The Other Save Slot

I decided to break the bank and buy Microsoft’s Sea of Thieves. It’s a game that I liked the idea of when it was first advertised. However, like a number of people, I was put off by initial reviews claiming a lack of content. In the two or so years that the game has been out, a lot of content upgrades have been released and I now feel it’s time for me to pull on an eye-patch and shout Aaargh! Jim Lad 🙂

One of the first things to understand about this game is that it is a player vs player sandbox with a lot of ai things thrown in too. It is also intended that you should play with friends and each vessel is designed to be crewed by multiple players. However, it can be played as a single player game – which is what I’m currently doing. The general advice found on the internet is – if you’re thinking of playing solo… Don’t… If you must, sail the Sloop. However, I’ve seen lots of videos of solo players enjoying themselves in this game and they finally swung the decision for me to join in.

There’s a steep learning curve from a muscle memory/controls point of view. Some of the keyboard controls feel very odd to me coming into the game from The Hunter COTW, for example, and I’m having some serious adaptation issues currently. However, it will come with practise. You start out somewhere off the map and get basic guidance from a long dead Sea Captain by doing the Maiden Voyage. The emphasis is on the basic. It’s clear that the developers, Rare, along with Microsoft, want you to find your own way in the game including learning how to employ the tools that you’ve been given. After the short tutorial which really teaches little, you are sent on your way through the portal to the main map…

From this point onwards you’re on your own – although there are lots of fan made tutorial videos out there on YouTube. One key thing that comes across in a lot of those videos is the need for the right mindset. This is PvP and if you can’t handle getting killed by other human players then this probably isn’t the game for you. One interesting thing about the PvP side of this game is the weapons – Rare have decided that they will be same for everyone regardless of how many ranks you’ve risen up the tree – a cutlass, for example, will always deal the same amount of damage for any mode of attack the player employs. Any upgrades you buy are purely cosmetic. So the only way to gain an advantage (without hacking the game) is to grow a skillset that allows you to out perform your opponent either in combat or in running away! Even diplomacy can be a good skill to learn in this game as friendly collaboration can be a good way forward for some of the challenges – although treachery should always be expected. These are aspects of the game that I will have to learn over time.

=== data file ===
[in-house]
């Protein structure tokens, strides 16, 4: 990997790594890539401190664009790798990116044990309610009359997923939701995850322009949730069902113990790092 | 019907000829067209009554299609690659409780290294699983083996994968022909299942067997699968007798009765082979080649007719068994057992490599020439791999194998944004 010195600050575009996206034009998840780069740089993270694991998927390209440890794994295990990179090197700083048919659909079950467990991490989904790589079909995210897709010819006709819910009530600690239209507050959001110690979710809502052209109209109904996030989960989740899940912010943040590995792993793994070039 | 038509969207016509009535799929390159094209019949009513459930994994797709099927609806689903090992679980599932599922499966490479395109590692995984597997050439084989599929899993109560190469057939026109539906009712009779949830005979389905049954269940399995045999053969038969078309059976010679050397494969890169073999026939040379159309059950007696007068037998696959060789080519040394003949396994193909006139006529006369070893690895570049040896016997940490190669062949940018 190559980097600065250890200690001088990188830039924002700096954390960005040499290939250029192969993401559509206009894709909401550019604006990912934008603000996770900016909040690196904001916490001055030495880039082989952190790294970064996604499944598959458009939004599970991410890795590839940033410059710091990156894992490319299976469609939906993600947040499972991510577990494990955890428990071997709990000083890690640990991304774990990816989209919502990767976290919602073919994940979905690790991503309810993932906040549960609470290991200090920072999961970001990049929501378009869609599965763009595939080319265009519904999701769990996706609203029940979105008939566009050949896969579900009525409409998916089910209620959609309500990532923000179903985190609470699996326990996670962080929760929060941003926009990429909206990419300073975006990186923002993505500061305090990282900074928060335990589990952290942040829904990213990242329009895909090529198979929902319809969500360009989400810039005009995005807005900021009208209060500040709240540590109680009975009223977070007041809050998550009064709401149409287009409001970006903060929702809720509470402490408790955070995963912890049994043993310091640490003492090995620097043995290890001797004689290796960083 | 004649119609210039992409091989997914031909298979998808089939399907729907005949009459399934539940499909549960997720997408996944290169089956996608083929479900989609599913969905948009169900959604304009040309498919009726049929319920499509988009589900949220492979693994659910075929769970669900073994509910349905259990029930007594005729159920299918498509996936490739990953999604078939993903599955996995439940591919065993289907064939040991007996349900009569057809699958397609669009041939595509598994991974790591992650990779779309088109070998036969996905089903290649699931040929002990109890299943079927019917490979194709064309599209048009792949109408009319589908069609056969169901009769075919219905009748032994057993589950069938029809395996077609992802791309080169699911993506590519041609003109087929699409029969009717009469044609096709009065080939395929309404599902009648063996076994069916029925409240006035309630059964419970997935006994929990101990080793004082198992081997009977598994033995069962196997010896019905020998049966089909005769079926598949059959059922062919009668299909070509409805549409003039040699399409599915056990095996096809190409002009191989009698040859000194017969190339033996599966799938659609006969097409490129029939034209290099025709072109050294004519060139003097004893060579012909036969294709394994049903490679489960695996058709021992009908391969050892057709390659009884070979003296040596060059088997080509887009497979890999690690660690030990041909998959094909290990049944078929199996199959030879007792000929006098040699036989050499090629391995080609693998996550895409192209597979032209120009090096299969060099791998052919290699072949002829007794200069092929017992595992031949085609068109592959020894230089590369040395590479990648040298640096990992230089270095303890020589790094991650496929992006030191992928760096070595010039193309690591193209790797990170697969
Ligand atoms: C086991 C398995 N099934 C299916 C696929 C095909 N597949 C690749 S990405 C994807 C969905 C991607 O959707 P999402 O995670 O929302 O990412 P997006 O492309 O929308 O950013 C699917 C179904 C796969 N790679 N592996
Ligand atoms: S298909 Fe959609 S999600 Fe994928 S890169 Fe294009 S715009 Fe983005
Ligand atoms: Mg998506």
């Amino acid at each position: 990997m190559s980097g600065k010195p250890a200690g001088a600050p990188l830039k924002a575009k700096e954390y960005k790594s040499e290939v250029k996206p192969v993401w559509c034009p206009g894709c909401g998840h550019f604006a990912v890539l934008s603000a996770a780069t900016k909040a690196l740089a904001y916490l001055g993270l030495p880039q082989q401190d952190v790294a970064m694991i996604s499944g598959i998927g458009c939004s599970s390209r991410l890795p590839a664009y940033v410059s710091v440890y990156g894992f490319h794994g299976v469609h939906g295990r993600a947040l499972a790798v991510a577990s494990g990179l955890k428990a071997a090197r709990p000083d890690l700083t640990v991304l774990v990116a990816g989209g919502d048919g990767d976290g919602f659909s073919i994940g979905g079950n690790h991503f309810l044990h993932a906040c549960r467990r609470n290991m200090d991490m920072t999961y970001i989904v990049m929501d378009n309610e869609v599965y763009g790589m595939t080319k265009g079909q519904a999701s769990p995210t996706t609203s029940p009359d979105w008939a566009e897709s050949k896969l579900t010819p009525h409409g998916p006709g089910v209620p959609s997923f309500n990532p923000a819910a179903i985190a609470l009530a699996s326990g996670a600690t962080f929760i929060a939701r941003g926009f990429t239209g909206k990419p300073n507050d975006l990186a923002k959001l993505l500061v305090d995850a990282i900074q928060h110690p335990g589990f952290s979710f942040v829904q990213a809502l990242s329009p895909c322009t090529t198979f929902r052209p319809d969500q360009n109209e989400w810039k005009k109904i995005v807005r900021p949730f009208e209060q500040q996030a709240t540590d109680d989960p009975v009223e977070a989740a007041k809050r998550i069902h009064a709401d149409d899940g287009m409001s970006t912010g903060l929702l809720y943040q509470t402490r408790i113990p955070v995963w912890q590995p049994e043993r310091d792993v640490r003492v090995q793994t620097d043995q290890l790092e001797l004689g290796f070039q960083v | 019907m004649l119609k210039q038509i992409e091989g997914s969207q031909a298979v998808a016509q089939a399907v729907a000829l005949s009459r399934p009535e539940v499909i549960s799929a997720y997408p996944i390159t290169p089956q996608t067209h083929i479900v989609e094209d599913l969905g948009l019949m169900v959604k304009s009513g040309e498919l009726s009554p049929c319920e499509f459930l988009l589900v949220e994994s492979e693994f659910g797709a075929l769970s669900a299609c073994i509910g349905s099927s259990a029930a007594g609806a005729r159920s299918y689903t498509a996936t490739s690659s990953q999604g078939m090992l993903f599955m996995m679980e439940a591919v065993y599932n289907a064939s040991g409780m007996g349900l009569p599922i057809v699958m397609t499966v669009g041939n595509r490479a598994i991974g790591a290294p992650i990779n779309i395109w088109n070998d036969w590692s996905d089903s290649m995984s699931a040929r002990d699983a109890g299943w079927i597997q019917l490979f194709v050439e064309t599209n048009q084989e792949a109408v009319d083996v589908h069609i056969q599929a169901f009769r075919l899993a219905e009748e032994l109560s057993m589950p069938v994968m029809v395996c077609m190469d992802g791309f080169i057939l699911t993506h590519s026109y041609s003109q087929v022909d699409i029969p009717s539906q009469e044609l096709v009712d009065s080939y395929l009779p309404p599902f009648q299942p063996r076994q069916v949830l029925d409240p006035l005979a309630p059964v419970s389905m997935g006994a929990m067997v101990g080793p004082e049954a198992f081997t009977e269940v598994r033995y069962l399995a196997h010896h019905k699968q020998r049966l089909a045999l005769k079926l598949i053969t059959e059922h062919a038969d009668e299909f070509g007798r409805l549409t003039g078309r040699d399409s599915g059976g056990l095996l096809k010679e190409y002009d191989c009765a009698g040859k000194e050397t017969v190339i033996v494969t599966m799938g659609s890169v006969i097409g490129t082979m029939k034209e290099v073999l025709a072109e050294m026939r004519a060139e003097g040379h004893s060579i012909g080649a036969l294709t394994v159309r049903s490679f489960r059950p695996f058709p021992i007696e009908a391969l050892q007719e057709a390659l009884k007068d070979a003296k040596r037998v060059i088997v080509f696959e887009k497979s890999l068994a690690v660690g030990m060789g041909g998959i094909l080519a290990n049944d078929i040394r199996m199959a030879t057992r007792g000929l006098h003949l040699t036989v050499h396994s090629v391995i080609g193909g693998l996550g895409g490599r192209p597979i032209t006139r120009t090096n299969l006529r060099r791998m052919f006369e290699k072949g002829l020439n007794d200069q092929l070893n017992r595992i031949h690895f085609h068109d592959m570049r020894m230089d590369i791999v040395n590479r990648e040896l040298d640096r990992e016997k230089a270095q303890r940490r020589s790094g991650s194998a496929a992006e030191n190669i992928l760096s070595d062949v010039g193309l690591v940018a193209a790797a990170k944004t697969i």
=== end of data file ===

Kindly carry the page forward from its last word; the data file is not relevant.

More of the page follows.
The irony is, I’ve been killed 4 times since I started and I’ve yet to meet another player. The ai and the weather conditions provide a good amount of challenge for the new player – there is so much to learn and some of what you thought you learned from any video tutorials on YouTube can prove to be a false guide. I’ve been suckered in by a crafty skeleton captain – encouraged to come close so he could blow us both up with a powder keg 😉 And I’ve been defeated by another one because I couldn’t get the right weapon sorted out – I find there is a bit of lag in the things you do in the game, at least compared to what I’m used to in other games I play. I’ve had a skeleton ship surface next to me – the advice was ignore them and they’ll probably go away – they didn’t 😉 These are all things that I’ll handle better with experience.

One final experience I had today was a real challenge. After digging up a treasure chest on one island as part of a mission, I was working out where I needed to go to next when the sky grew dark and the rain started falling. I quickly realised that my sloop was taking on water, so I started bailing. However, I could hear the ship’s bell ringing intermittently too. Moving up to the top deck I found we were swing around helplessly as the wheel moved of its own accord. I realised I was going to have to get the ship under way to get some measure of control so I raised the anchor and unfurled the sail. With the compass spinning uncontrollably, I spent the next 15 minutes trying to hold a course out of the storm whilst avoiding rocks and taking short spells at bailing out the ever incoming water. Finally I got clear and the feeling of elation at having survived the storm was palpable. There is definitely much more to this game than a PvP sandbox 🙂

While the graphics have a cartoonish element they are, none the less, quite beautiful and if the game gives you a moment of pause to enjoy your surroundings you should do so……However, I’m left wondering how best to post about this game in the future as it’s rare to have moments of calm with the need to look after your vessel. I suspect it will become a game best reported using video captures, especially as the developers haven’t provided an in-game camera! Hopefuly I’ll be back with another report in the not too distant future. In the meantime, don’t overdo the grog me hearties! 🙂

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